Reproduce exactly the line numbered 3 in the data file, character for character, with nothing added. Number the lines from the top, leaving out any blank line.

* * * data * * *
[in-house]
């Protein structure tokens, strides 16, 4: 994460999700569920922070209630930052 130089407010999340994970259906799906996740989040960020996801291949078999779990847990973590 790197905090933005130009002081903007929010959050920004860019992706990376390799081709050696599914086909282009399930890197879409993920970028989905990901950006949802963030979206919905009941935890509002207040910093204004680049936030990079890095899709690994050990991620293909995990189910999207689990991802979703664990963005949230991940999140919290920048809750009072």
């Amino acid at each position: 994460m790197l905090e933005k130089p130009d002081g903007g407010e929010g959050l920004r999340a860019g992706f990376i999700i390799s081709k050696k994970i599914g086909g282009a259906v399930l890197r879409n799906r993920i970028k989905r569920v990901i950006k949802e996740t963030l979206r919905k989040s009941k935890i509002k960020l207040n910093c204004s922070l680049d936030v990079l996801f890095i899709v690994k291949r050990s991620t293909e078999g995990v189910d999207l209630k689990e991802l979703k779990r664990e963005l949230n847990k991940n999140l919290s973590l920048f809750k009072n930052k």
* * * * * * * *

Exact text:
């Amino acid at each position: 994460m790197l905090e933005k130089p130009d002081g903007g407010e929010g959050l920004r999340a860019g992706f990376i999700i390799s081709k050696k994970i599914g086909g282009a259906v399930l890197r879409n799906r993920i970028k989905r569920v990901i950006k949802e996740t963030l979206r919905k989040s009941k935890i509002k960020l207040n910093c204004s922070l680049d936030v990079l996801f890095i899709v690994k291949r050990s991620t293909e078999g995990v189910d999207l209630k689990e991802l979703k779990r664990e963005l949230n847990k991940n999140l919290s973590l920048f809750k009072n930052k």